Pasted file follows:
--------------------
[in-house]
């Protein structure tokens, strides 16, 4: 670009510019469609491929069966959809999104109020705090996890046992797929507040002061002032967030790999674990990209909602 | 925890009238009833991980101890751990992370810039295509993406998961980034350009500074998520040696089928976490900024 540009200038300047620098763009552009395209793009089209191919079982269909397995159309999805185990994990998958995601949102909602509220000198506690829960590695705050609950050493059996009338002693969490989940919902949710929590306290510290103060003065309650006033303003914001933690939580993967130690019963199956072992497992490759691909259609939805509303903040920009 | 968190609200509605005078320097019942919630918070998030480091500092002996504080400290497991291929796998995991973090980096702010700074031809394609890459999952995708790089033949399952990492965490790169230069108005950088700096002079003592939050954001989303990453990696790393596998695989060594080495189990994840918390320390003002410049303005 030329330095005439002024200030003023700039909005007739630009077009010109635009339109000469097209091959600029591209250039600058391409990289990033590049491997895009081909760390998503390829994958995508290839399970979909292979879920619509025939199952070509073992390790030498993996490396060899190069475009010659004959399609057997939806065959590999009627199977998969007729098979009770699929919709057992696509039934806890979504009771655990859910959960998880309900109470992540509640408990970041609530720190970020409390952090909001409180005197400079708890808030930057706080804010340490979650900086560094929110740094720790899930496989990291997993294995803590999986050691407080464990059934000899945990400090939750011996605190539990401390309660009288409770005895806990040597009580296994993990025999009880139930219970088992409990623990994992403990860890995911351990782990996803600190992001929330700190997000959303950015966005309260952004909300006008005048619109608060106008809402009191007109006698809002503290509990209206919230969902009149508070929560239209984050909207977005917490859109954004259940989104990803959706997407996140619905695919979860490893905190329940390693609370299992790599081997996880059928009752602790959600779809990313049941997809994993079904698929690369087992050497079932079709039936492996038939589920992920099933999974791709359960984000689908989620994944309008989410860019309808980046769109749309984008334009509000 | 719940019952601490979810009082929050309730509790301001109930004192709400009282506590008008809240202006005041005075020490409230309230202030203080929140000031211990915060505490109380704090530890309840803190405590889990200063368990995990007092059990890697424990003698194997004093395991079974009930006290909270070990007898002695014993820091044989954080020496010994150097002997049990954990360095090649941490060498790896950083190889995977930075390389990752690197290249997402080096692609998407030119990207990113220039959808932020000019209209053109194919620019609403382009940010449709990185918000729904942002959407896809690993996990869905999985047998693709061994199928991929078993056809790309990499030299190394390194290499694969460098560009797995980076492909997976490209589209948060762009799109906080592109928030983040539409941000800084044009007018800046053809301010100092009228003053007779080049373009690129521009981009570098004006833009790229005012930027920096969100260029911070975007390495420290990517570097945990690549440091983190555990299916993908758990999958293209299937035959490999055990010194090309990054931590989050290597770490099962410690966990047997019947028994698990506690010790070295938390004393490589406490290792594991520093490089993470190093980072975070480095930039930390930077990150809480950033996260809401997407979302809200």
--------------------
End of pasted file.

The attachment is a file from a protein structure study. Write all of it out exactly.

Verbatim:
[in-house]
């Protein structure tokens, strides 16, 4: 670009510019469609491929069966959809999104109020705090996890046992797929507040002061002032967030790999674990990209909602 | 925890009238009833991980101890751990992370810039295509993406998961980034350009500074998520040696089928976490900024 540009200038300047620098763009552009395209793009089209191919079982269909397995159309999805185990994990998958995601949102909602509220000198506690829960590695705050609950050493059996009338002693969490989940919902949710929590306290510290103060003065309650006033303003914001933690939580993967130690019963199956072992497992490759691909259609939805509303903040920009 | 968190609200509605005078320097019942919630918070998030480091500092002996504080400290497991291929796998995991973090980096702010700074031809394609890459999952995708790089033949399952990492965490790169230069108005950088700096002079003592939050954001989303990453990696790393596998695989060594080495189990994840918390320390003002410049303005 030329330095005439002024200030003023700039909005007739630009077009010109635009339109000469097209091959600029591209250039600058391409990289990033590049491997895009081909760390998503390829994958995508290839399970979909292979879920619509025939199952070509073992390790030498993996490396060899190069475009010659004959399609057997939806065959590999009627199977998969007729098979009770699929919709057992696509039934806890979504009771655990859910959960998880309900109470992540509640408990970041609530720190970020409390952090909001409180005197400079708890808030930057706080804010340490979650900086560094929110740094720790899930496989990291997993294995803590999986050691407080464990059934000899945990400090939750011996605190539990401390309660009288409770005895806990040597009580296994993990025999009880139930219970088992409990623990994992403990860890995911351990782990996803600190992001929330700190997000959303950015966005309260952004909300006008005048619109608060106008809402009191007109006698809002503290509990209206919230969902009149508070929560239209984050909207977005917490859109954004259940989104990803959706997407996140619905695919979860490893905190329940390693609370299992790599081997996880059928009752602790959600779809990313049941997809994993079904698929690369087992050497079932079709039936492996038939589920992920099933999974791709359960984000689908989620994944309008989410860019309808980046769109749309984008334009509000 | 719940019952601490979810009082929050309730509790301001109930004192709400009282506590008008809240202006005041005075020490409230309230202030203080929140000031211990915060505490109380704090530890309840803190405590889990200063368990995990007092059990890697424990003698194997004093395991079974009930006290909270070990007898002695014993820091044989954080020496010994150097002997049990954990360095090649941490060498790896950083190889995977930075390389990752690197290249997402080096692609998407030119990207990113220039959808932020000019209209053109194919620019609403382009940010449709990185918000729904942002959407896809690993996990869905999985047998693709061994199928991929078993056809790309990499030299190394390194290499694969460098560009797995980076492909997976490209589209948060762009799109906080592109928030983040539409941000800084044009007018800046053809301010100092009228003053007779080049373009690129521009981009570098004006833009790229005012930027920096969100260029911070975007390495420290990517570097945990690549440091983190555990299916993908758990999958293209299937035959490999055990010194090309990054931590989050290597770490099962410690966990047997019947028994698990506690010790070295938390004393490589406490290792594991520093490089993470190093980072975070480095930039930390930077990150809480950033996260809401997407979302809200």